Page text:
The next step after STEP is Nordterm-Net, a project for developing a joint Nordic termbank service on the Web. It is partly financed by the MLIS (Multilingual Information Society) programme of the European Commission. However, such a service does not automatically dispense with a Finnish national termbank. The Nordic termbank hardly offers as good possibilities for active maintenance of the data as the TermIt application already used by TSK. TEPA is not probably threatened either, because it will continue to offer the easiest way for the Finnish public to access relevant terminology.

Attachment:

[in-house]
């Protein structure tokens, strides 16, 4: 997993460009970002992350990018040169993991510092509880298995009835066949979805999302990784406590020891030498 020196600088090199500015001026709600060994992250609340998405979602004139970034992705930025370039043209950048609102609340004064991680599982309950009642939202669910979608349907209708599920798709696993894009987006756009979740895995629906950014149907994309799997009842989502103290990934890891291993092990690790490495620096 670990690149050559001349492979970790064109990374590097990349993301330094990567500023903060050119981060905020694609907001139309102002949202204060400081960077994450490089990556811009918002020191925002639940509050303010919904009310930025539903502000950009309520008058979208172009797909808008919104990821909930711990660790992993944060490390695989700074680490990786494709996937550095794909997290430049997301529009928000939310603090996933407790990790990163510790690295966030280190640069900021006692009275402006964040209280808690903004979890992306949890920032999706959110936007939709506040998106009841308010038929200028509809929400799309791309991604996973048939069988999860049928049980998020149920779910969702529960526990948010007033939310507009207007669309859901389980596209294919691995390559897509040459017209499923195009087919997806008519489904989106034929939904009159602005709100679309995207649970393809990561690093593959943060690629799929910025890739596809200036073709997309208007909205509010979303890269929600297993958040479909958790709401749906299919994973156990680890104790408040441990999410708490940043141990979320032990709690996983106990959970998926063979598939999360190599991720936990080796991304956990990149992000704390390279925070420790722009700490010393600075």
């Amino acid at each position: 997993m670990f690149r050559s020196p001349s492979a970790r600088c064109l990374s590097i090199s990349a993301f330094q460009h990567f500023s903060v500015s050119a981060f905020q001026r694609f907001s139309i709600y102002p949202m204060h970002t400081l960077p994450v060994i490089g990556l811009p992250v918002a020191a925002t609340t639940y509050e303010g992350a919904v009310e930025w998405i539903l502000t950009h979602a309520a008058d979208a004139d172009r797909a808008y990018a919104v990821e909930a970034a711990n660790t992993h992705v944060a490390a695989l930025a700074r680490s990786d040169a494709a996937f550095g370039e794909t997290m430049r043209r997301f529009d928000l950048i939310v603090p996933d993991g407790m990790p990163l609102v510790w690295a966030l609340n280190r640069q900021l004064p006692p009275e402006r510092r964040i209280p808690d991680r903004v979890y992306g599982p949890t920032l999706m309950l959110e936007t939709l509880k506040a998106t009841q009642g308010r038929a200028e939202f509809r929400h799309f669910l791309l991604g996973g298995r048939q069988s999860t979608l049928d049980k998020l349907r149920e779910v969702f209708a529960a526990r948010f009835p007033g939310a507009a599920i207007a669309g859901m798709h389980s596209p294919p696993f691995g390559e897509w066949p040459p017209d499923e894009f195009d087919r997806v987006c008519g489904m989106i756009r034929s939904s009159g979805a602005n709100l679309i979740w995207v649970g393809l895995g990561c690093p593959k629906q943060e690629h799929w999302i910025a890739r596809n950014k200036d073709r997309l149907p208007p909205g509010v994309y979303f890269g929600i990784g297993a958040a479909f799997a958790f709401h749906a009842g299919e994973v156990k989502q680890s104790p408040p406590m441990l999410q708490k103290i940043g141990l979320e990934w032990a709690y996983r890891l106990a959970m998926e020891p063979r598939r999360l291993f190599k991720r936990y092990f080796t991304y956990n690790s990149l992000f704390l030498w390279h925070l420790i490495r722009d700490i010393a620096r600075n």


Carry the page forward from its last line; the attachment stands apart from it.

From now on, Terminfo addresses current and problematic terms in a new column, "Termiharava" (Termwatch). It differs from its predecessor, "Termipalvelusta poimittua" (Term service), because the topics are not necessarily chosen from the questions received by TSK's term service, but from other sources as well. You are welcome to send suggestions about terms that could be dealt with in Termwatch (

    In terminology, it is sometimes necessary to distinguish between different types of equivalents. A group of Finnish terminologists discussed recently the Finnish terms to be used in this connection. It was decided that vastine (equivalent) is to be used for a generic concept while termivastine (term equivalent) and käännösvastine ("translation equivalent") refer to its subordinate concepts.

    Multimedia is called multimedia in Finnish, too. Other suggestions, e.g. moniviestin and monimedia, have not been approved widely enough by experts.